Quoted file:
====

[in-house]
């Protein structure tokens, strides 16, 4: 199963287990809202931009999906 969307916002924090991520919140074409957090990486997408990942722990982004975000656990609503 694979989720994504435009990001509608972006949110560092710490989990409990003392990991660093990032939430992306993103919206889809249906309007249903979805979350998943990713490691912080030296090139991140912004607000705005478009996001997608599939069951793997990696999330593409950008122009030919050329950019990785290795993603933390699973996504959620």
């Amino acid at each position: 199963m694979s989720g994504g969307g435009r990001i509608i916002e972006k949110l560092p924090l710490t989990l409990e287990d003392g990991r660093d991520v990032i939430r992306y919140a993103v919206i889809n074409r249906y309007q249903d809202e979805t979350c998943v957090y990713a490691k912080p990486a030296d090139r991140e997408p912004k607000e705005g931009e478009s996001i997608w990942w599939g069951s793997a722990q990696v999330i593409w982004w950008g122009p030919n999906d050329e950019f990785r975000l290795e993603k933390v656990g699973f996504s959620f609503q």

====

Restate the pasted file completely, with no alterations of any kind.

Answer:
[in-house]
């Protein structure tokens, strides 16, 4: 199963287990809202931009999906 969307916002924090991520919140074409957090990486997408990942722990982004975000656990609503 694979989720994504435009990001509608972006949110560092710490989990409990003392990991660093990032939430992306993103919206889809249906309007249903979805979350998943990713490691912080030296090139991140912004607000705005478009996001997608599939069951793997990696999330593409950008122009030919050329950019990785290795993603933390699973996504959620």
């Amino acid at each position: 199963m694979s989720g994504g969307g435009r990001i509608i916002e972006k949110l560092p924090l710490t989990l409990e287990d003392g990991r660093d991520v990032i939430r992306y919140a993103v919206i889809n074409r249906y309007q249903d809202e979805t979350c998943v957090y990713a490691k912080p990486a030296d090139r991140e997408p912004k607000e705005g931009e478009s996001i997608w990942w599939g069951s793997a722990q990696v999330i593409w982004w950008g122009p030919n999906d050329e950019f990785r975000l290795e993603k933390v656990g699973f996504s959620f609503q």